RoSPA is urging people to seek their MP's support for a Bill coming before Parliament this month which would bring lighter evenings all year round and save hundreds of deaths and serious injuries on Britain's roads.
The Royal Society for the Prevention of Accidents said there would be other major benefits for the country if the proposal to move time forward by one hour throughout the year was approved.
Tim Yeo's Private Members Bill goes before the House of Commons on Friday, January 26, and will need 100 MPs to be present if it is to be taken forward to the committee stage and have any chance of becoming law.
Kevin Clinton, RoSPA Head of Road Safety, said: "RoSPA has led a long campaign to bring lighter evenings to Britain because the system would save about 100 lives and prevent 300 serious injuries annually.
"Mr Yeo's Bill is the opportunity to implement changes which will protect our most vulnerable road users such as pedestrians, cyclists, children and the elderly who are more at risk during dark evenings. Every autumn when the clocks go back we see an increase in road deaths and injuries and these proposals could stop that from happening.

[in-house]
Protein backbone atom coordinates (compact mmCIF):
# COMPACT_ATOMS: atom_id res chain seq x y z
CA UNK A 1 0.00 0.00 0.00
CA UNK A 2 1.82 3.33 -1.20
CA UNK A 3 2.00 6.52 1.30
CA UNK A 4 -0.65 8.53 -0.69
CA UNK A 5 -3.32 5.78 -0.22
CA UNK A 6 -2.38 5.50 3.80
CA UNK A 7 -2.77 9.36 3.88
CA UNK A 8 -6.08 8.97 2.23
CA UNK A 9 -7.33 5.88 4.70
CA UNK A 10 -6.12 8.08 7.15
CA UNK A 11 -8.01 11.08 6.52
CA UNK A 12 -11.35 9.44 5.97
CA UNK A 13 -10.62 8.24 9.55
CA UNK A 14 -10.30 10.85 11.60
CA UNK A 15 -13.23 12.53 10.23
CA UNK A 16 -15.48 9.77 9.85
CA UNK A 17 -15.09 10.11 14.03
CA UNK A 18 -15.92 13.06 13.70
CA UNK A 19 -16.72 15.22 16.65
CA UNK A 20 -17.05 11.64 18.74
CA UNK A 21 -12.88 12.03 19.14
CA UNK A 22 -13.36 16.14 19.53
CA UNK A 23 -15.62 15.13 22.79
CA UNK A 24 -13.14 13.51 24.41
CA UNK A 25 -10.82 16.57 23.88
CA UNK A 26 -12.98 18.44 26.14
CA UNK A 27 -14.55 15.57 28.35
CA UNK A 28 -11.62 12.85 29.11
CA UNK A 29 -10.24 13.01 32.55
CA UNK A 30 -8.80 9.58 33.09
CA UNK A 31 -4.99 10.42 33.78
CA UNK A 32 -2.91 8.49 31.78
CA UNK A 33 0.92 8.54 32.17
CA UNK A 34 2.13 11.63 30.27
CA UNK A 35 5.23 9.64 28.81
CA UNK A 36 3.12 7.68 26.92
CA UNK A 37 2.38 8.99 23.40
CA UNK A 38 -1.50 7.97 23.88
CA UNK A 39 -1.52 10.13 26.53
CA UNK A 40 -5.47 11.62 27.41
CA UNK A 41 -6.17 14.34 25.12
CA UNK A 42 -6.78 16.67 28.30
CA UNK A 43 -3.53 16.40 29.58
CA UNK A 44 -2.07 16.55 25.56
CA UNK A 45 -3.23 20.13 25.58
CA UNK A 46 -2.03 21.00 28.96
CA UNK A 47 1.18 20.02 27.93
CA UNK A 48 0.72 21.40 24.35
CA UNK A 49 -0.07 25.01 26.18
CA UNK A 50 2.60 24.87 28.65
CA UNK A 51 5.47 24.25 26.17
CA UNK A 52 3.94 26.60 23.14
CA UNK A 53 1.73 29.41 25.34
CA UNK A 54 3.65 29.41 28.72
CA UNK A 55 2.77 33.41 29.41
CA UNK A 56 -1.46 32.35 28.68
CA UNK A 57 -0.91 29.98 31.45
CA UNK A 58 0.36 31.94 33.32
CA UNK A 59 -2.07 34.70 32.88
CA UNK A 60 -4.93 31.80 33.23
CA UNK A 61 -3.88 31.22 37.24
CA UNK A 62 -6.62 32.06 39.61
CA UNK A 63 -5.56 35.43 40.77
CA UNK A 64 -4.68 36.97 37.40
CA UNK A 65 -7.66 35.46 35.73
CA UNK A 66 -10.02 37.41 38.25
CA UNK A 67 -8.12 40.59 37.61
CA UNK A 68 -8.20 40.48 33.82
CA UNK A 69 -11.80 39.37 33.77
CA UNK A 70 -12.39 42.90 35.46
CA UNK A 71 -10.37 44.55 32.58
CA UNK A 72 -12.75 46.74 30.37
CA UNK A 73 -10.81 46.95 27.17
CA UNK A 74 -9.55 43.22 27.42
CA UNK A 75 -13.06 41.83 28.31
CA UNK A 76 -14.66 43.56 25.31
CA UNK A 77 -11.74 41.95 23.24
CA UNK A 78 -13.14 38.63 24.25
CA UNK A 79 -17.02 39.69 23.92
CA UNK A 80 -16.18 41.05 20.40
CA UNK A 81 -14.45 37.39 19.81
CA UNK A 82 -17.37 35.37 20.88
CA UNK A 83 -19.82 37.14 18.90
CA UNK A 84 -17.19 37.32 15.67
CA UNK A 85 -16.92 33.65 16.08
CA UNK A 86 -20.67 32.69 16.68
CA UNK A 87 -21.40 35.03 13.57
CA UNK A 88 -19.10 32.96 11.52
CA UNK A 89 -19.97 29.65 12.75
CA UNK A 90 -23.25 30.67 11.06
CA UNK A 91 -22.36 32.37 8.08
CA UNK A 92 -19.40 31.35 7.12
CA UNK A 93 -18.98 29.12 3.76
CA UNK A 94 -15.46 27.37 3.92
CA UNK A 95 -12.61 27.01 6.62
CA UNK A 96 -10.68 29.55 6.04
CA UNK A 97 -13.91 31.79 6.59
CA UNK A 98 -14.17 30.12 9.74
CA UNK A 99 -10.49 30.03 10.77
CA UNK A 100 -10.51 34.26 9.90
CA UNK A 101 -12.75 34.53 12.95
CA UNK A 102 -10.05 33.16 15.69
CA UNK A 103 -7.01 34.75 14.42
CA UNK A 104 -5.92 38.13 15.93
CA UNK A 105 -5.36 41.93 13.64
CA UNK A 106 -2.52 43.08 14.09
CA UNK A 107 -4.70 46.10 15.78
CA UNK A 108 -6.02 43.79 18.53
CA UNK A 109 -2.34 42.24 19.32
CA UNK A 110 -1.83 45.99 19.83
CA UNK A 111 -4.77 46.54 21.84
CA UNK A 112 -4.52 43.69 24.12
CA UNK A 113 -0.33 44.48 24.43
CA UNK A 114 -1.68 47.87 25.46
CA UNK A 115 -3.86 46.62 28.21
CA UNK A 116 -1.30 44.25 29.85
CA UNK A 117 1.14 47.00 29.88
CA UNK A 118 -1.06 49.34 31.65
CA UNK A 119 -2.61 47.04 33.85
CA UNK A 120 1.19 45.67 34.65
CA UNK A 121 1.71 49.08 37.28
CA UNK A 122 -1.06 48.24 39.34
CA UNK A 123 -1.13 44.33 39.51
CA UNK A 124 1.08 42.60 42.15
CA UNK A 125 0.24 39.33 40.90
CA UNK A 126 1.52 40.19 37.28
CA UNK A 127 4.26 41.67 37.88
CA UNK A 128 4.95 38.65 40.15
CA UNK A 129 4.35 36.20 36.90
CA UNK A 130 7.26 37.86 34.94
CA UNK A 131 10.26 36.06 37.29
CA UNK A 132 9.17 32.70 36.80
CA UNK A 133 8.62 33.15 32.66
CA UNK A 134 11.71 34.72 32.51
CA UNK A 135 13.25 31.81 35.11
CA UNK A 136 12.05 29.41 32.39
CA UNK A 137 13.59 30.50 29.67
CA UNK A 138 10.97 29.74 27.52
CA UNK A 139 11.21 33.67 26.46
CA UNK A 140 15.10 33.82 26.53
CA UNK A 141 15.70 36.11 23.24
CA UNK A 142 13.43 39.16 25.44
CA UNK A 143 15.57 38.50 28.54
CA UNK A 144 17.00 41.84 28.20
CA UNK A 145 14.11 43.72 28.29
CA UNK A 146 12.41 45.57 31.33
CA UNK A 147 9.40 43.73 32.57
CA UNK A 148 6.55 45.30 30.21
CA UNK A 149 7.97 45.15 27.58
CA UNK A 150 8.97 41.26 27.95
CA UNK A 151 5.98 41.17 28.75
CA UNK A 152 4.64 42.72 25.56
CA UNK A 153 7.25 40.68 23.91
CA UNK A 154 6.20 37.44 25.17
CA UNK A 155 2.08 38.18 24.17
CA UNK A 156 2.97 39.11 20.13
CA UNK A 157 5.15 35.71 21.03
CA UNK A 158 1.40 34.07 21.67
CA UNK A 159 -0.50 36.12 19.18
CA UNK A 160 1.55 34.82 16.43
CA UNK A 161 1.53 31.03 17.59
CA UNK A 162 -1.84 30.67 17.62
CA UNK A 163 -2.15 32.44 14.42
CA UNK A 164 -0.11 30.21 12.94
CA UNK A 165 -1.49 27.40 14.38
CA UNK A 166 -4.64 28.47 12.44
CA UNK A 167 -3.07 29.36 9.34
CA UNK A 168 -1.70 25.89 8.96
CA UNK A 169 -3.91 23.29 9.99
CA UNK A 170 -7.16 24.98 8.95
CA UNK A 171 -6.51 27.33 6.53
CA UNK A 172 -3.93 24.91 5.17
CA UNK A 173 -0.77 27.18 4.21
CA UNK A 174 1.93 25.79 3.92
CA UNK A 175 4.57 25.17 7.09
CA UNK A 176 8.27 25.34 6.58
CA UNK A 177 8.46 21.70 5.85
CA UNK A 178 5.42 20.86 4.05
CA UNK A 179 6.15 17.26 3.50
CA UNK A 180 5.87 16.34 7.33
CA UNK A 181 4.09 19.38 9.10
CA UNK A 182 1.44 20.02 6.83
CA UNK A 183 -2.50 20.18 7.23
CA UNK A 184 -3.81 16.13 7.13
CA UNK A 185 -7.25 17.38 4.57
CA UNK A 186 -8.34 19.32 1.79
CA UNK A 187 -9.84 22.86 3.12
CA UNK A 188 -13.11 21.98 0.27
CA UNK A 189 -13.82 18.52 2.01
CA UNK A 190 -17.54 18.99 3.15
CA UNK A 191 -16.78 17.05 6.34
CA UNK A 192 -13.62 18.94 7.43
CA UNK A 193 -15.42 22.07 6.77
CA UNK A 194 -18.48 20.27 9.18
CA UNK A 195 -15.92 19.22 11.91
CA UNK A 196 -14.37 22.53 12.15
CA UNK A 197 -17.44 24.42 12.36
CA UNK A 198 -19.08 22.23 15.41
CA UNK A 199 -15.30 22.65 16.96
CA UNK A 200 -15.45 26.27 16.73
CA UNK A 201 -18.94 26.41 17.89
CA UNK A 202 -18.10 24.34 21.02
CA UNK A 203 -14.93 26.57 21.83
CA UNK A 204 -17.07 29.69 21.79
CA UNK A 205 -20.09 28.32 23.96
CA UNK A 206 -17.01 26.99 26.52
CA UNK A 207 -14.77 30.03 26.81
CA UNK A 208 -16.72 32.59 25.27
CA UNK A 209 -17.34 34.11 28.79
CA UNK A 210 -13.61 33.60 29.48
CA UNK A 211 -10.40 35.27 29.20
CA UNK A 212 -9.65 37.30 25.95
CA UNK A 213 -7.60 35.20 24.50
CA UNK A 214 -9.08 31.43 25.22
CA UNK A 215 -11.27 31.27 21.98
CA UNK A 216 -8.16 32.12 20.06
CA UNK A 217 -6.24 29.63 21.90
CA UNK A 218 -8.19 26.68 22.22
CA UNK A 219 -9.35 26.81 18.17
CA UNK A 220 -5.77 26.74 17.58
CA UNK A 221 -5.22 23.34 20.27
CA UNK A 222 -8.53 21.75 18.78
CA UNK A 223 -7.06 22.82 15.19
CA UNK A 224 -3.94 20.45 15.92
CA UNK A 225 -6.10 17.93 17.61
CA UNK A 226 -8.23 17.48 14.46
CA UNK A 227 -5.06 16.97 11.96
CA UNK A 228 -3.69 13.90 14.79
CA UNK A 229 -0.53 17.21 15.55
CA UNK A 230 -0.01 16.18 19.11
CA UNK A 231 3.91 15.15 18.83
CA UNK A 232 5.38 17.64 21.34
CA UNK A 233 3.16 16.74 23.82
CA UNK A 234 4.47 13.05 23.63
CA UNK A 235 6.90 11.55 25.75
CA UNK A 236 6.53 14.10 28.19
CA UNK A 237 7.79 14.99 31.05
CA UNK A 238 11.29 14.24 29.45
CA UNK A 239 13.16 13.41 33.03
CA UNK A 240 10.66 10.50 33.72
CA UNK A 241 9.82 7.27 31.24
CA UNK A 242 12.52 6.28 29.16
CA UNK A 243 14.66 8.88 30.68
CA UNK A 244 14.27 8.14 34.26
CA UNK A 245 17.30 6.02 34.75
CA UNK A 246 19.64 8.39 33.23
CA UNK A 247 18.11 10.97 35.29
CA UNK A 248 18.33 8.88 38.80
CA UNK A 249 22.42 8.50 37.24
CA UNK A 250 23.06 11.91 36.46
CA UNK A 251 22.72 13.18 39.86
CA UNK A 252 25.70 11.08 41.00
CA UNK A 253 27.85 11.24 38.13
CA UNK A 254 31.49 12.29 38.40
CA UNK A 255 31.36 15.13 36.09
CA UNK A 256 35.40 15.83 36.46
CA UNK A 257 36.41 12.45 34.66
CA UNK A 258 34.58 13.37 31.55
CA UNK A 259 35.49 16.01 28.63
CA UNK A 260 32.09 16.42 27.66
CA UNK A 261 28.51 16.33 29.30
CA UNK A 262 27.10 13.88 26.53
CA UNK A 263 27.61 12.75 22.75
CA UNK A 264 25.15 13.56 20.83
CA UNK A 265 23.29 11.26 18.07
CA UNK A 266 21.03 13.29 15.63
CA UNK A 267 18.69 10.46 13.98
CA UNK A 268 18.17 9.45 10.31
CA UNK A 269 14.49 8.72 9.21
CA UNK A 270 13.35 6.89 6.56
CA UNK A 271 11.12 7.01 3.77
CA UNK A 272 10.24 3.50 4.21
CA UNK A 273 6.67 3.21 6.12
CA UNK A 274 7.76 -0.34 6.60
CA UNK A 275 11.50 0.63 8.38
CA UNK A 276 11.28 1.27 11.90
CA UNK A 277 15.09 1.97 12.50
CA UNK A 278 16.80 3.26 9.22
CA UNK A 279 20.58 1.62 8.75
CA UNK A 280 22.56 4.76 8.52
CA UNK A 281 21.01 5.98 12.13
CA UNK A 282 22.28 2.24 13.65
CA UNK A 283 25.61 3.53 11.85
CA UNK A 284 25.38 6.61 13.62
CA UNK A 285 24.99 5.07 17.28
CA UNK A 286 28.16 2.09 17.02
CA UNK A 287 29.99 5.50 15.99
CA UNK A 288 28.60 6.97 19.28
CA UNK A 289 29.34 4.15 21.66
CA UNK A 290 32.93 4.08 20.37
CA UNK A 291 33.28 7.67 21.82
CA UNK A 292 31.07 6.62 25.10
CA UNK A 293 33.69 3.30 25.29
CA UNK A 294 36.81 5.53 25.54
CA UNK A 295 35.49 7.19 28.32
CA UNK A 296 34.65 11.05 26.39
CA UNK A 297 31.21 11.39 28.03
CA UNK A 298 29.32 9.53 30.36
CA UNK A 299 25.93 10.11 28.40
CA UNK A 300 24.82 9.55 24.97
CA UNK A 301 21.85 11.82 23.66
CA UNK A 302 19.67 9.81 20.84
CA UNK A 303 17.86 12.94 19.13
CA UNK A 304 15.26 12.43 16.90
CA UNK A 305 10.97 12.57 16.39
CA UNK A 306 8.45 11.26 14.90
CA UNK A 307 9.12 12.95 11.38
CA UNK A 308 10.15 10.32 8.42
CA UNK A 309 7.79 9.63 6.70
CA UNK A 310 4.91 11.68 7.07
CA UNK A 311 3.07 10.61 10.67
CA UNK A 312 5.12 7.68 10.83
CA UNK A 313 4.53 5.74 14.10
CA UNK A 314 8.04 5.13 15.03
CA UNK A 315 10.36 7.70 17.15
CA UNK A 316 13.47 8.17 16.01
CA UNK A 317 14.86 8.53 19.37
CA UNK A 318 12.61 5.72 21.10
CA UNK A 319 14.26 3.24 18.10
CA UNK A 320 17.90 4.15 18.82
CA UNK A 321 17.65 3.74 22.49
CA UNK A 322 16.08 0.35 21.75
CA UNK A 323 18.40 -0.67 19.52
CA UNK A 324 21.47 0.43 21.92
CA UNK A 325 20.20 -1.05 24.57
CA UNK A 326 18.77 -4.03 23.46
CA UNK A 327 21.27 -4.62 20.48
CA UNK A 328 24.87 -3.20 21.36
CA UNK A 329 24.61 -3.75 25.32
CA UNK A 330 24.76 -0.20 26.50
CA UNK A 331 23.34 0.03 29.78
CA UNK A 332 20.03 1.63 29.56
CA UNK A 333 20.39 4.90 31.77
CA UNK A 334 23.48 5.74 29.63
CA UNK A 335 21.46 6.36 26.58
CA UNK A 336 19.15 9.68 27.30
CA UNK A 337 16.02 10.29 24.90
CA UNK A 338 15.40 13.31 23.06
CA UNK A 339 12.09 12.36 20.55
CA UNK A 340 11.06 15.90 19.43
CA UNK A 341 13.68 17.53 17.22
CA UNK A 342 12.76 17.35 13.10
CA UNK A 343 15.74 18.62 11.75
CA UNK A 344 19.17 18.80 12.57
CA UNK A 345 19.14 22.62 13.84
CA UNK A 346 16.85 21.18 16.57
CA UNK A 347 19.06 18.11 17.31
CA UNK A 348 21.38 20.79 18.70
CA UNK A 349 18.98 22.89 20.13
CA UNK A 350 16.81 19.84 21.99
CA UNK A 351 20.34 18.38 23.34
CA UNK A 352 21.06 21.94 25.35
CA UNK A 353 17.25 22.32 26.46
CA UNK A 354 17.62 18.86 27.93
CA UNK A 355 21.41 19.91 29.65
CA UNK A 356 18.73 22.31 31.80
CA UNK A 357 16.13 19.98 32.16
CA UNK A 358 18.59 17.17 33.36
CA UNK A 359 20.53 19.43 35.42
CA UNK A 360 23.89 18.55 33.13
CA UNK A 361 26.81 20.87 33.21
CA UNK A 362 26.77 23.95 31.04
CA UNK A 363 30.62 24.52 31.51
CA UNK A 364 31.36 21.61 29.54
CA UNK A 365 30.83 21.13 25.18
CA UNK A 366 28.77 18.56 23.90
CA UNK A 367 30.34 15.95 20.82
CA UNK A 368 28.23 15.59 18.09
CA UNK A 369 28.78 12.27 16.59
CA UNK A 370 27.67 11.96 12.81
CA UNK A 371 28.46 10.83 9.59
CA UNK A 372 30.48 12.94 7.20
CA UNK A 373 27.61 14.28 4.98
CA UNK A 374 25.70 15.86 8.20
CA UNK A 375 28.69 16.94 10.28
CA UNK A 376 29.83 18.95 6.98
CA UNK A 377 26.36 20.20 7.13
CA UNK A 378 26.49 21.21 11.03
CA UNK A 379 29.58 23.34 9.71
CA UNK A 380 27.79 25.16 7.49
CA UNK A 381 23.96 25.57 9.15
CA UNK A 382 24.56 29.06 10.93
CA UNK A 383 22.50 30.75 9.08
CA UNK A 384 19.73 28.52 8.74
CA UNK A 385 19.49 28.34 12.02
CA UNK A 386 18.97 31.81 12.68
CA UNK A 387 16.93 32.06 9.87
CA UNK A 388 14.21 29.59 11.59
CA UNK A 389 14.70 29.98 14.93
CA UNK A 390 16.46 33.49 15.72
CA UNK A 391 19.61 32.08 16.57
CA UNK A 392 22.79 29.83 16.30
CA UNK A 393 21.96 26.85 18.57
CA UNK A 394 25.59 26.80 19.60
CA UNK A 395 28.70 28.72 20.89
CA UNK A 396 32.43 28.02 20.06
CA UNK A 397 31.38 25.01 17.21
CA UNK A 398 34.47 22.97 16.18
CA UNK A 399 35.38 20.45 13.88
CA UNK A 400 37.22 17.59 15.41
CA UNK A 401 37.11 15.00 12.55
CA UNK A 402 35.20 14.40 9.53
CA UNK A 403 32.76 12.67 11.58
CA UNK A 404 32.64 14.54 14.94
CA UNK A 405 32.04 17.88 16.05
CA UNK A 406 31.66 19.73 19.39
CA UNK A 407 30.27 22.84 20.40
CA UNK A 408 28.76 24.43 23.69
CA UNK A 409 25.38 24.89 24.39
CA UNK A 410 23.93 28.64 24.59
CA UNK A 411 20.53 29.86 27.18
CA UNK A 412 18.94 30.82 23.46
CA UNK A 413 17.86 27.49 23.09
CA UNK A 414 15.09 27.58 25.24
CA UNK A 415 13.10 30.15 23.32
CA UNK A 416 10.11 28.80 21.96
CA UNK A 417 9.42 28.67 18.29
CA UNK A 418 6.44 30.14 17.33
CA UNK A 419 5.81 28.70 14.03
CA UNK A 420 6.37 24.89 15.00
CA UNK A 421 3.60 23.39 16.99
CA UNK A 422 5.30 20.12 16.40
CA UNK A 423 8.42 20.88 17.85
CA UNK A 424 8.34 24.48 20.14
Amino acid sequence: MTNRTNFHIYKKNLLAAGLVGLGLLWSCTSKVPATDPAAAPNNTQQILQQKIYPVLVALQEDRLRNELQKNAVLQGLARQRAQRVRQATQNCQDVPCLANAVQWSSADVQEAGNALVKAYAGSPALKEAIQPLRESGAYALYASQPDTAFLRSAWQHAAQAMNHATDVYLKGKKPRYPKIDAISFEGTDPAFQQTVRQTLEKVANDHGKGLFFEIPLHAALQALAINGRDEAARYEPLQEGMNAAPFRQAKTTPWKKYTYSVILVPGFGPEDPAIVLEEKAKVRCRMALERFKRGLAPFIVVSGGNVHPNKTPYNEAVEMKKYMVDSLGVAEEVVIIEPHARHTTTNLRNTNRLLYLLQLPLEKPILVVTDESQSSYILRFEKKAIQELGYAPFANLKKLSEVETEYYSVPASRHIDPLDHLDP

"It is vital that people contact their MPs expressing their support and urging them to be at the vote so that we can be sure the Bill moves to the next stage.
"Opinion polls have consistently shown widespread public backing for the idea and the Government accepts the road safety case. But there are also benefits for health, business and the environment to be reaped from being one hour ahead of Greenwich Mean Time in the winter and two hours ahead in the summer."
An extra hour of daylight would increase opportunities for outdoor activity, in turn promoting fitness and health, supporting the Department for Health's work to reduce childhood obesity.
The change would help UK companies working or competing in Europe to utilise fully the working day. It would enable the tourism industry to extend its season, increasing tourism-related earnings by an estimated £2billion, helping to achieve the Government's ambition for the industry to hit a target of £100billion by 2010.
Environmental benefits would come from a better alignment of waking hours with daylight hours, saving energy costs and reducing the UK's overall energy consumption and emissions - vital in the fight against global warming.